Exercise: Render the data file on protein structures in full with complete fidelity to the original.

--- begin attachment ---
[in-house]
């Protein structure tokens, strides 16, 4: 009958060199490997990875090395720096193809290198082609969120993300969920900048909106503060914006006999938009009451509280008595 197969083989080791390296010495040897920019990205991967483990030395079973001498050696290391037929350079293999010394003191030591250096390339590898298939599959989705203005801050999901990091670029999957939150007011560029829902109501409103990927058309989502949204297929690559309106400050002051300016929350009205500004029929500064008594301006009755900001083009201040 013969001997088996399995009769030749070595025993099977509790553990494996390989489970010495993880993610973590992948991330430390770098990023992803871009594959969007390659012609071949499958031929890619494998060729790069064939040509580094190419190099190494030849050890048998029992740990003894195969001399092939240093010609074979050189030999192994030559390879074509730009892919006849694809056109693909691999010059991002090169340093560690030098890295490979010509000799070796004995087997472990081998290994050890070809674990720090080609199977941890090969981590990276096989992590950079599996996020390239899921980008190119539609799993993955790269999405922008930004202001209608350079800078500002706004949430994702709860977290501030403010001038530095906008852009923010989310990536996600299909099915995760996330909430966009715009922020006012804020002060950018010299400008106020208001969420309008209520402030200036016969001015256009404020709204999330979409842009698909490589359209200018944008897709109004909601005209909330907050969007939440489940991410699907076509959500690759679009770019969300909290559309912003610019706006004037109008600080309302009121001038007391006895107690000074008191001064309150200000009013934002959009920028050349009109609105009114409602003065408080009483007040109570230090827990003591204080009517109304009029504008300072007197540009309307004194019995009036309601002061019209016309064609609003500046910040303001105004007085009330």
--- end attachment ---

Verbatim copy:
[in-house]
């Protein structure tokens, strides 16, 4: 009958060199490997990875090395720096193809290198082609969120993300969920900048909106503060914006006999938009009451509280008595 197969083989080791390296010495040897920019990205991967483990030395079973001498050696290391037929350079293999010394003191030591250096390339590898298939599959989705203005801050999901990091670029999957939150007011560029829902109501409103990927058309989502949204297929690559309106400050002051300016929350009205500004029929500064008594301006009755900001083009201040 013969001997088996399995009769030749070595025993099977509790553990494996390989489970010495993880993610973590992948991330430390770098990023992803871009594959969007390659012609071949499958031929890619494998060729790069064939040509580094190419190099190494030849050890048998029992740990003894195969001399092939240093010609074979050189030999192994030559390879074509730009892919006849694809056109693909691999010059991002090169340093560690030098890295490979010509000799070796004995087997472990081998290994050890070809674990720090080609199977941890090969981590990276096989992590950079599996996020390239899921980008190119539609799993993955790269999405922008930004202001209608350079800078500002706004949430994702709860977290501030403010001038530095906008852009923010989310990536996600299909099915995760996330909430966009715009922020006012804020002060950018010299400008106020208001969420309008209520402030200036016969001015256009404020709204999330979409842009698909490589359209200018944008897709109004909601005209909330907050969007939440489940991410699907076509959500690759679009770019969300909290559309912003610019706006004037109008600080309302009121001038007391006895107690000074008191001064309150200000009013934002959009920028050349009109609105009114409602003065408080009483007040109570230090827990003591204080009517109304009029504008300072007197540009309307004194019995009036309601002061019209016309064609609003500046910040303001105004007085009330």